Also, I started writing the article before the U.S. elections in which Trump surprisingly won. When this took place, with the article still unfinished, I felt that I had to incorporate that into the exposition and the focus of the article shifted somewhat. I was interested in looking at the election and Trump’s surprising victory through the lens of this ARRF framing.
Finally, I ended up saying a lot but much is left unsaid. I outlined the core ARRF“catechism” in very broad strokes. I try to be mindful of what criticisms my analysis is open to. For example, I am quite aware that there is nothing like a complete unity of belief in ARRF. But actually, that is also true of traditional religions; a single religious tradition can encompass different tendencies and there can be various subcults within a religion that are more or less optional. For example, in Roman Catholicism there are all these saints, more of them than you could shake a stick at actually. So venerating any of the more minor saints is obviously optional; there are simply too many of them. You could choose to revere a certain saint and even do a pilgrimage to a holy site related to that figure, but it’s not mandatory. So there are core doctrines that everybody really must believe, like Jesus on the Cross at Calvary, but then there is a bunch of stuff that is more or less optional.
ARRF seems to work quite a bit like that. For example, take the WC cult. (This refers to the British wartime leader Winston Churchill, not the washroom.) WC is a subcult of GW, but I don’t think it’s really coreARRF. A public figure could probably get away with saying negative things about Churchill. And one potential problem with the WCsubcult is that the man was such a horrid imperialist/racist that it runs up against the PC component — at least if Churchill is portrayed halfway honestly, which is a big “if”, of course. So this is an example of how there can often be tension between the different ARRF doctrines.
On the other hand, the negative personality cult of Hitler, AH for short, that really is core ARRF and saying anything positive about the man is hard-core blasphemy. So, for example, suppose you felt the sudden urge to say something like: “Hey, you know, Adolf looks like a nice feller to me. I love his cute little mustache.” I would advise you to bite your tongue. If there is the overpowering urge to blaspheme, I suggest you dash into the WC (here, WC means the washroom, not the British wartime leader) and say it there where nobody can hear you.
Or consider the American Exceptionalism cult, AE for short. This is mostly a subcult of DM, I think, but GW ties in very strongly. What AE most venerates is the U.S. military. America is the “policeman of the world”, defending “Democracy” — you know… all that crap… Obviously, AE is optional since it is mostly for Americans, though I suppose some extremely servile Western European politicians are also members of the cult. The AE subcult is agnostic, I think. Members are unsure whether God exists. However, if he does exist, he damned sure is an American!
Ich bin ein Häretiker
In this entire series of essays, I have said some very controversial things and I expect, even welcome criticism. That said, I would warn people that they really should only write a critique if they are absolutely sure that they understood the overall point of the article.
The point here is not really my own precise views regarding all the various ARRFdogmas. Now, as regards an archetypal PC issue like same-sex marriage, a reader could infer (correctly) that I am not in favor of it. But the thing is, even if my opinion on that was different, I would react to those progressive fanatics in Portland the same way. I’m not going to boycott somebody’s business or refuse to greet them in the street simply because they have a different view about that issue than I do. The problem is that this really is a religion for these people and they literally think it’s a crime for somebody to think differently, just to express a different view! Heresy! Even if they are not burning people at the stake (not yet, give them time…) they surely create an atmosphere that must be quite similar to that of a Medieval Inquisition. And, as I said, this is religious fanaticism. There is no need for a new word for it. I’m pretty sure the psychology is the same, that the same brain chemistry is involved. And then, the problem is that, whenever the part of the brain that does religious fanaticism gets flipped on, the part that handles nuance and complexity get turned off. There is no moral ambiguity; everything is black or white.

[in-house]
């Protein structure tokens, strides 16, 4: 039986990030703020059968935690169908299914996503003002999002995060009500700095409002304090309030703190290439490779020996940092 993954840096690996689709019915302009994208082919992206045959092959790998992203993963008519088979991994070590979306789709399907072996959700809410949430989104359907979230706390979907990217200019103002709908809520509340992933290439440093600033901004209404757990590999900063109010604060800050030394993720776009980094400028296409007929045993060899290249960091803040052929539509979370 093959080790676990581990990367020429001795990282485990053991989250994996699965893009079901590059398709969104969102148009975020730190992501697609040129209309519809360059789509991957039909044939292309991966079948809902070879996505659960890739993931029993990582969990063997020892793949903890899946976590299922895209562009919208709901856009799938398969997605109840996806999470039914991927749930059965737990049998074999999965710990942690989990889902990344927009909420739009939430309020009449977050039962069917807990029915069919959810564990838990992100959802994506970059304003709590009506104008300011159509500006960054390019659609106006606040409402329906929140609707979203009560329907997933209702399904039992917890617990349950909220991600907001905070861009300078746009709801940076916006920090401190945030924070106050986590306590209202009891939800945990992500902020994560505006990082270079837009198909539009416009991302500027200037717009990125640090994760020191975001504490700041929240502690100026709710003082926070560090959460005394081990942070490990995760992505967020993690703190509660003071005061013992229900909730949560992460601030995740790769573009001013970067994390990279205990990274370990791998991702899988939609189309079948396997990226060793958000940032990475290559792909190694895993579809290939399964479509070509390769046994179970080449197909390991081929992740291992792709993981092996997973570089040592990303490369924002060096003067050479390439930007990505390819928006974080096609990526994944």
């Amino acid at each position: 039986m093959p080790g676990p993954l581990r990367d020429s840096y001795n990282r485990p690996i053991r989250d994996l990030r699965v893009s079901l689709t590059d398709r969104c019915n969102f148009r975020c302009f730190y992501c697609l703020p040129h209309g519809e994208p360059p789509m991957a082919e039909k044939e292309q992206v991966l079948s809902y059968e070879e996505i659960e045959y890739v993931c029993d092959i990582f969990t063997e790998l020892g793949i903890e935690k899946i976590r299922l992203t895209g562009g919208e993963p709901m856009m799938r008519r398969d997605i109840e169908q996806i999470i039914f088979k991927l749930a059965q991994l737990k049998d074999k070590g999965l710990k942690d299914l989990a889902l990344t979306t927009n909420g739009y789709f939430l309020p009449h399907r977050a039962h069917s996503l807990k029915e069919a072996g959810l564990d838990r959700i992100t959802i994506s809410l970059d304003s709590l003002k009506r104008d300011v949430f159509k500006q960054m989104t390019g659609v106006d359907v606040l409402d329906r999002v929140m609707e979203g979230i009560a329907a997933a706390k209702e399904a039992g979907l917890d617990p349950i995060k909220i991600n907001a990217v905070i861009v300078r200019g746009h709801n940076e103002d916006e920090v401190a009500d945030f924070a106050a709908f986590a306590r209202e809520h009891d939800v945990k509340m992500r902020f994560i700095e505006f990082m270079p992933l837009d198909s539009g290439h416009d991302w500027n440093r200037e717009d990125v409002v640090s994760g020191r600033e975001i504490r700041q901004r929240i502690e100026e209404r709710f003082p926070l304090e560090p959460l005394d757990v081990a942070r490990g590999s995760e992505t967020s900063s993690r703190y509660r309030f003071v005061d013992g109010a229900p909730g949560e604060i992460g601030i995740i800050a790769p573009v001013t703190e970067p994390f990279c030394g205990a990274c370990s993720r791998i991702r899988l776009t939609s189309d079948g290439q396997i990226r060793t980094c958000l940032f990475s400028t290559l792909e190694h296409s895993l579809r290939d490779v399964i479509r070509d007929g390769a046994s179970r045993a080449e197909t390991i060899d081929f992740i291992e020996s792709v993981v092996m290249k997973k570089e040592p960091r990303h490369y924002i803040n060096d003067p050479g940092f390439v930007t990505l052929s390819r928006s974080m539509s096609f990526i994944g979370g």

Now, to be absolutely clear about something here, I am not saying that the PC social justice narrative is completely wrong. Far from it. I’m certainly against persecuting people for being homosexuals. I’m quite happy that the Jim Crow laws in the American South were done away with and that Apartheid in South Africa was dismantled. And, yes, I believe these things, by and large, constitute progress.
The point is that rejecting PCas a religion, i.e. what I call here ARRF, does not constitute a wholesale rejection of every single liberal/progressive idea. I am against PCas a religion because it amounts to taking very complex situations and bowdlerizing them into some simplistic good vs. evil narrative, and then anybody who expresses any disagreement is a heretic, guilty of thought crimes.
This kind of binary, all-or-none reasoning is at its absolute worst when it comes to the GW component of ARRF, the “Good War” narrative. What they will argue basically is that if you reject their dogma of Hitler as the embodiment of pure Evil, this must mean that you believe in some alternative theology in which Hitler is pure Good. Well, no, I think a serious student of history should reject any sacred narrative being presented as history. Hitler was not God or the Devil, but a man, and as such, should be studied like any other historical figure, be it Stalin or Mao or Napoleon Bonaparte.